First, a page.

Researchers at Tel Aviv University have developed a drug known as BL-7050. It offers new hope to patients with neuropathic pain. The medication inhibits the transmission of pain signals throughout the body. In both in-vitro and in-vivo experiments measuring electrical activity of neurons, the compound has been shown to prevent the hyper-excitability of neurons – protecting not only against neuropathic pain, but epileptic seizures as well.
Millions of people suffer from acute or chronic pain every year, and it costs society at least $560 – $635 billion annually. The Michigan Department of Licensing and Regulatory Affairs reports that in a 2011 public telephone survey over 27 percent of Michigan residents have sought treatment from a healthcare professional for a chronic pain condition in the past year. Perhaps there is hope.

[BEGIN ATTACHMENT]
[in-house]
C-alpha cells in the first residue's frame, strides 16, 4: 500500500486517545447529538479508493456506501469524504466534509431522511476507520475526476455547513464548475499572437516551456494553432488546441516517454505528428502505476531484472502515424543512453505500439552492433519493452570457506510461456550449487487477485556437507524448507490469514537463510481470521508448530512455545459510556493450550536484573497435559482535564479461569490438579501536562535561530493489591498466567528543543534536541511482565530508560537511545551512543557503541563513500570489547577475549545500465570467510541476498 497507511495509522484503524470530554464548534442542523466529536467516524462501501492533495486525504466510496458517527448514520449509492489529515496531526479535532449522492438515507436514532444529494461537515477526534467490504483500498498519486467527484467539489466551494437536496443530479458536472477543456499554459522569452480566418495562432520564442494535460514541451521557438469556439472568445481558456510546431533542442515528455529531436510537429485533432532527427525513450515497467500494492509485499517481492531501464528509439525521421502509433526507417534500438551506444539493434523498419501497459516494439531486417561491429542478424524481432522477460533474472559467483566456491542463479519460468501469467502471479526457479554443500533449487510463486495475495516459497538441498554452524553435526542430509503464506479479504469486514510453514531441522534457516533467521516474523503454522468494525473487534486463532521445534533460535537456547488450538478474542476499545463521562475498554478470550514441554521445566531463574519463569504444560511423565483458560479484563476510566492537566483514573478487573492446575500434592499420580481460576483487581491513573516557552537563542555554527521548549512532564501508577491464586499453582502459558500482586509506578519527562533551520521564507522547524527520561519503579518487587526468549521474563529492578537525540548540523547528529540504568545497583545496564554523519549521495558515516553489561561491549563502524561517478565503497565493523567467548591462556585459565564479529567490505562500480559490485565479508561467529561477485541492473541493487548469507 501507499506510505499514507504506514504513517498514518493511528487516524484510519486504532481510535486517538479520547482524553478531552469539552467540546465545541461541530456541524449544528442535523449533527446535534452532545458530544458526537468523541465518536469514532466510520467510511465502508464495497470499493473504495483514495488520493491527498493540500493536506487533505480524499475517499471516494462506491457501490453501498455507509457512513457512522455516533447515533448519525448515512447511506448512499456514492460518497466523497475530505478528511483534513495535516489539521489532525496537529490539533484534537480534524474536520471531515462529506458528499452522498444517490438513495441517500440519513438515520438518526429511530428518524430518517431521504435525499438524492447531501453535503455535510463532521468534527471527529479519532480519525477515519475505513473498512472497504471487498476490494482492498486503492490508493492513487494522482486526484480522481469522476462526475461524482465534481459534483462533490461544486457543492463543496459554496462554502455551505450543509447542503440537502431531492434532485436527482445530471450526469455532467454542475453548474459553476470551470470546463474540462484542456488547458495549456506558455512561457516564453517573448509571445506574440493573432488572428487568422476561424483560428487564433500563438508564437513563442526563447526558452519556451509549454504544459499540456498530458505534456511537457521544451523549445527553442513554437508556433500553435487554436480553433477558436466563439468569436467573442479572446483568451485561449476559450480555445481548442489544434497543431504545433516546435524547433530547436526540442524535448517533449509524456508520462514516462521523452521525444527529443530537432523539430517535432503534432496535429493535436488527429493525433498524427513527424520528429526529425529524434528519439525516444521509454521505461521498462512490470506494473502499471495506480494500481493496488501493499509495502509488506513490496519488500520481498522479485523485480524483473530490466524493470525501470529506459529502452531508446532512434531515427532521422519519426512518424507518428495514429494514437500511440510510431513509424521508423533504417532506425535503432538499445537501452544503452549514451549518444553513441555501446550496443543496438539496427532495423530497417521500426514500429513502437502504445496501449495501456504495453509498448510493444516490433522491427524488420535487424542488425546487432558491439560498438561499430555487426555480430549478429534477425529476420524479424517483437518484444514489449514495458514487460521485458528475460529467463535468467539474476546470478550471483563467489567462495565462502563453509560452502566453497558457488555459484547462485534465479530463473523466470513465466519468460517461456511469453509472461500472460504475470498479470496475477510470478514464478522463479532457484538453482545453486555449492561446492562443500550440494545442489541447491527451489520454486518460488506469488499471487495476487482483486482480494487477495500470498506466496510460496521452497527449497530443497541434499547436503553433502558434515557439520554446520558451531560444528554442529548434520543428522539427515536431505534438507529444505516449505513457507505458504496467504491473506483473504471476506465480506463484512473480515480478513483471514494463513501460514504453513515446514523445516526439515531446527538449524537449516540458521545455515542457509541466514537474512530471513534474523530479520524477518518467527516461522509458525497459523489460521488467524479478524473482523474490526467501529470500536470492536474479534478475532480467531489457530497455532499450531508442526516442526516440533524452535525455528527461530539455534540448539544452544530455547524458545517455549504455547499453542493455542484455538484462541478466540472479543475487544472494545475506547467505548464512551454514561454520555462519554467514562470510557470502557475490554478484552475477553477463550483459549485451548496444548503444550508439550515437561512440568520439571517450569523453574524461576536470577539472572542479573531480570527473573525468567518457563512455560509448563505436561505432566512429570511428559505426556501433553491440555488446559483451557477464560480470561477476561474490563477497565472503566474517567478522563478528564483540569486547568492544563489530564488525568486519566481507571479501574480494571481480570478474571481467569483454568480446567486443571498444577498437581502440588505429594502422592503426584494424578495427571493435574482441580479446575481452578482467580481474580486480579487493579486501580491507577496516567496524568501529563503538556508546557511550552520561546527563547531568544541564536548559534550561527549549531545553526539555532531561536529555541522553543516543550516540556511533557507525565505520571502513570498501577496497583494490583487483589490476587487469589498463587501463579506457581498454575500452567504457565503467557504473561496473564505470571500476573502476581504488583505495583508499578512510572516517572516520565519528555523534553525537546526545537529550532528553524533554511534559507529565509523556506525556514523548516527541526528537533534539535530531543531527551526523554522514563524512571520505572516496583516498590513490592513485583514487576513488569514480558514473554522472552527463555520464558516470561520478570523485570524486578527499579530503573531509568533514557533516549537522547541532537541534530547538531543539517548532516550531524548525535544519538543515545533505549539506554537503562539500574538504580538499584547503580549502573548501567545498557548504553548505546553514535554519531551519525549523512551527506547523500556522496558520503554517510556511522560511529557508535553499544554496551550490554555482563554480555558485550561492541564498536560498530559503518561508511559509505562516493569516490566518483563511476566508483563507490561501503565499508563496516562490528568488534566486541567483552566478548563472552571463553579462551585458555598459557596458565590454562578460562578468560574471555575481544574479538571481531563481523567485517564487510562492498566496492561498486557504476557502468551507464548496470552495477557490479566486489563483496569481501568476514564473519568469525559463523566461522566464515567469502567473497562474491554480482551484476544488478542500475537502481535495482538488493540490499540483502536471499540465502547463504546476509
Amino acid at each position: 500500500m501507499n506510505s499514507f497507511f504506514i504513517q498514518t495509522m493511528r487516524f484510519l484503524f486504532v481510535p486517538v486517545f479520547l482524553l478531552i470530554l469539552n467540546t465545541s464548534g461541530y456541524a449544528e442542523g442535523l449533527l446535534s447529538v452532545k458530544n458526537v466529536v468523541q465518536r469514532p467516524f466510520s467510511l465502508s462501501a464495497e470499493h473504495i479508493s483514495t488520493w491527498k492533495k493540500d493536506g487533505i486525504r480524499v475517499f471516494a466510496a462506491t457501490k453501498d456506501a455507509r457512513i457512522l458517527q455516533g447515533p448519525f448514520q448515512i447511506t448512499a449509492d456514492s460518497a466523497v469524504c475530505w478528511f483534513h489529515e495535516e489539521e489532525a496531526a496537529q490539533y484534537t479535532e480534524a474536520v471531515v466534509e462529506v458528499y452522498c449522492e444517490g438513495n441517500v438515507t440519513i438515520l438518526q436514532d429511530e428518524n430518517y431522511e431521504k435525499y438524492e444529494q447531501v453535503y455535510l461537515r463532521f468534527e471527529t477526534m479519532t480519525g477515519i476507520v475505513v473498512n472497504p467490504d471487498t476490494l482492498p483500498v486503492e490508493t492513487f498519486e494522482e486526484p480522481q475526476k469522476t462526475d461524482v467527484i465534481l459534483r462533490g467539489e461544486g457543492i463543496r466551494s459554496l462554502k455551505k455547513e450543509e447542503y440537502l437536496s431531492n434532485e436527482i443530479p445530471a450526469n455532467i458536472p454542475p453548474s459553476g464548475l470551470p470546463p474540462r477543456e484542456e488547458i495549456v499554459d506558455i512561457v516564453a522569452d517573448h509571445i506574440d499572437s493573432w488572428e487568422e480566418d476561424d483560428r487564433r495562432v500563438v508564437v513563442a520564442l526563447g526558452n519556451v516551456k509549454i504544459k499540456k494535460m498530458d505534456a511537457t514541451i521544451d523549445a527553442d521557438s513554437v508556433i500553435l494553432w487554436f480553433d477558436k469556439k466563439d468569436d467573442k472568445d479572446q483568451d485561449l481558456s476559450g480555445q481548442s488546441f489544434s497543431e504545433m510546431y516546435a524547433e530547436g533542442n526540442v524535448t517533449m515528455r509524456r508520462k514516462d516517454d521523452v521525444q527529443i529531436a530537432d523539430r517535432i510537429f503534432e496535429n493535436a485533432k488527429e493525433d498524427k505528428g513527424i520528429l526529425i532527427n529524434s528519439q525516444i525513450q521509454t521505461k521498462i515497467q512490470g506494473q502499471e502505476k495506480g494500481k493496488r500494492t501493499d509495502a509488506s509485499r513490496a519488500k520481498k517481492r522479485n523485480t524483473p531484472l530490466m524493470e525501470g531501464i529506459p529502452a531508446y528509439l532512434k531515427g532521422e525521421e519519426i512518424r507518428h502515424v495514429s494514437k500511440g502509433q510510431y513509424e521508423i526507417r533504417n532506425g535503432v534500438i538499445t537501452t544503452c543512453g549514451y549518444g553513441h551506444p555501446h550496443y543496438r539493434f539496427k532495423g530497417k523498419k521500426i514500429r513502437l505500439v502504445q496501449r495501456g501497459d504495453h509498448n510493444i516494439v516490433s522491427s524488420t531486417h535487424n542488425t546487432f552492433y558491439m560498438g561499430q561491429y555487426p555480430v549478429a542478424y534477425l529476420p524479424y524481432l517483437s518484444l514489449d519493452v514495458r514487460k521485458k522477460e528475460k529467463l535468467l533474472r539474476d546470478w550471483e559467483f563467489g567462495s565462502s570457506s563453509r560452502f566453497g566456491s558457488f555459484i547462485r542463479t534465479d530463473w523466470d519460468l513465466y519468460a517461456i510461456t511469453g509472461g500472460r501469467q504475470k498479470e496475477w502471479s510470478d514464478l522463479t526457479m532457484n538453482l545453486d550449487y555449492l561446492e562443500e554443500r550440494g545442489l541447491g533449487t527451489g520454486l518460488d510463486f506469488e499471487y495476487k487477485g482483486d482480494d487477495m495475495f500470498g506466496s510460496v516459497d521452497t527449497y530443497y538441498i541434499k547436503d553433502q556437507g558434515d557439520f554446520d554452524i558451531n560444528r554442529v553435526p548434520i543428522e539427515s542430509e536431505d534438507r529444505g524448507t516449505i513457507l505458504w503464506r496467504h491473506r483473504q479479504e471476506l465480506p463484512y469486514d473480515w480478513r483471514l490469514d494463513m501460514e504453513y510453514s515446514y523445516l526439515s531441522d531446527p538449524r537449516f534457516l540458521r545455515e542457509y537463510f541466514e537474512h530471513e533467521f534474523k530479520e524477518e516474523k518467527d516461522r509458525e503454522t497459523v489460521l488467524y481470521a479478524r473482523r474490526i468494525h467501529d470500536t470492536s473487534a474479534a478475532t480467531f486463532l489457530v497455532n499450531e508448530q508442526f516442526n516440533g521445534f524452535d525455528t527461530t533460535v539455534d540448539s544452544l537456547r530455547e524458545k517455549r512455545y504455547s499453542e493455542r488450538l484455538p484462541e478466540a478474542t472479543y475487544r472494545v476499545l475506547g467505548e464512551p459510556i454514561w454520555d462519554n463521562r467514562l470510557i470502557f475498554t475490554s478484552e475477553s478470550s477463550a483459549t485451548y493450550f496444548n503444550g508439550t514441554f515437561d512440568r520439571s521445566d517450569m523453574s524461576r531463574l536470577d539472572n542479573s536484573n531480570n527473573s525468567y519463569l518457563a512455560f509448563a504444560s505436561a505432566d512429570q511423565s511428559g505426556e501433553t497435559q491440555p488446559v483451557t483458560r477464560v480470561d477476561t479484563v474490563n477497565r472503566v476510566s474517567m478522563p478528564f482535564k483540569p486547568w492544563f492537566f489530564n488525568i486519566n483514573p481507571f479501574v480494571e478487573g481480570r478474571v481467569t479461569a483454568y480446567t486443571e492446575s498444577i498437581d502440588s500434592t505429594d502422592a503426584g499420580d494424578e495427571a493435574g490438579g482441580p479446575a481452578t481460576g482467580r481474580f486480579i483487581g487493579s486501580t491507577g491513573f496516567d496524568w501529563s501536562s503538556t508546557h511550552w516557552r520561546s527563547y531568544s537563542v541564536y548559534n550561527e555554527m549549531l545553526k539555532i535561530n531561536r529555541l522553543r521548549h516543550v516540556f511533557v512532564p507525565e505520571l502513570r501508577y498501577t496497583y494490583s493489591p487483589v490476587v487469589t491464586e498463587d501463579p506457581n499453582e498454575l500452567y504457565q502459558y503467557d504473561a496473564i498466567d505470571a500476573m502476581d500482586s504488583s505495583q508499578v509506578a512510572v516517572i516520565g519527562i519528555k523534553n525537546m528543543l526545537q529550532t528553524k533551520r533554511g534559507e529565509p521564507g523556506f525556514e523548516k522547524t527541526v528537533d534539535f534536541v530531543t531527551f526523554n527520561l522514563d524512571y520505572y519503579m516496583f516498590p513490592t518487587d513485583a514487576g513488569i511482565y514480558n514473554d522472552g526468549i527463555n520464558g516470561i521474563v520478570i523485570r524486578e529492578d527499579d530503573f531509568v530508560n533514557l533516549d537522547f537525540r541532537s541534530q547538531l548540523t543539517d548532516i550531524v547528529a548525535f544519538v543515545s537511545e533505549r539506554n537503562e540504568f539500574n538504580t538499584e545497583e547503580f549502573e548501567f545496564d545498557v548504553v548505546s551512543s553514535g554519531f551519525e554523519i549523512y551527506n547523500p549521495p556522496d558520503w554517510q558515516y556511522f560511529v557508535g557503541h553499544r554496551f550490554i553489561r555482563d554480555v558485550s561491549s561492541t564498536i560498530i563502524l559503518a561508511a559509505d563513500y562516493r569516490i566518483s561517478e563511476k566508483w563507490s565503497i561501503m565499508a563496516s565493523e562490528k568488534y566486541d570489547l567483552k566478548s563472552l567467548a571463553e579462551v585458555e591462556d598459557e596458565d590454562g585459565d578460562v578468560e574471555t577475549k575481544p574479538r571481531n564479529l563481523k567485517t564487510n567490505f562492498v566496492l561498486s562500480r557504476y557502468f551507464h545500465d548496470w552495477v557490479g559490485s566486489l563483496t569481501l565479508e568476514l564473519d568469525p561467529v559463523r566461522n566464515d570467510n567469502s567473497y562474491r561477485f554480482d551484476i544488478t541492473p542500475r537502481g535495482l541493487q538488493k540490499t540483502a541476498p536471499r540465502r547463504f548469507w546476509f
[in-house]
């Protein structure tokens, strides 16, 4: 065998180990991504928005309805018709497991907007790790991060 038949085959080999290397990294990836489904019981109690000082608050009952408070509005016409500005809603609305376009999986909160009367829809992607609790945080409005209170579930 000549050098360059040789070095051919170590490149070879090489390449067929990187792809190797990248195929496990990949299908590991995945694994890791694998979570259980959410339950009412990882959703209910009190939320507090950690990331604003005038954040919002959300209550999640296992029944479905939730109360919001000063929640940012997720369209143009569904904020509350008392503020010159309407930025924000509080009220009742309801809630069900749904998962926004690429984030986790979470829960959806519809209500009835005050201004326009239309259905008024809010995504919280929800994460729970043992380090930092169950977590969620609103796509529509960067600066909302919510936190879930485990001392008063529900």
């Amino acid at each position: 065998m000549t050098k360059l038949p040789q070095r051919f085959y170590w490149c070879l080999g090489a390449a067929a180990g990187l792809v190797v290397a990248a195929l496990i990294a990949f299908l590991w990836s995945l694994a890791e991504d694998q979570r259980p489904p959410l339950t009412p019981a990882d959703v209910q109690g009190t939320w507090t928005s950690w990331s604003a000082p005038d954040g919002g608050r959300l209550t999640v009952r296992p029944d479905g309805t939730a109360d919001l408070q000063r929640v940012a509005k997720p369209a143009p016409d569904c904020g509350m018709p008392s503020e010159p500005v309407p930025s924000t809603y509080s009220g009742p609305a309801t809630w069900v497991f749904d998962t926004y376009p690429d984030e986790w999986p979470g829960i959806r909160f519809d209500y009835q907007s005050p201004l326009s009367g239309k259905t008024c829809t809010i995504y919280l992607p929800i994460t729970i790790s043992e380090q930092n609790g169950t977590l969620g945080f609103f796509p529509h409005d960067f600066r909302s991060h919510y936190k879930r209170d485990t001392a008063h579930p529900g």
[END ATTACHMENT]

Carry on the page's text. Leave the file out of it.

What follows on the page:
Professor Bernard Attali, one of the developers of the medication, believes that BL-7050 could bring relief to hundreds of millions of patients around the world who suffer from neuropathic pain. The medication will reach the first phase of clinical trials in the near future.
According to the American Academy of Pain Medicine, chronic pain is different than acute pain. Acute pain is a normal sensation triggered in the nervous system to alert you to possible injury and the need to take care of yourself. Chronic pain persists. Pain signals keep firing in the nervous systems for weeks, months, and even years. And neuropathic pain, caused by nerve or tissue damage, is the culprit behind many cases of chronic pain.
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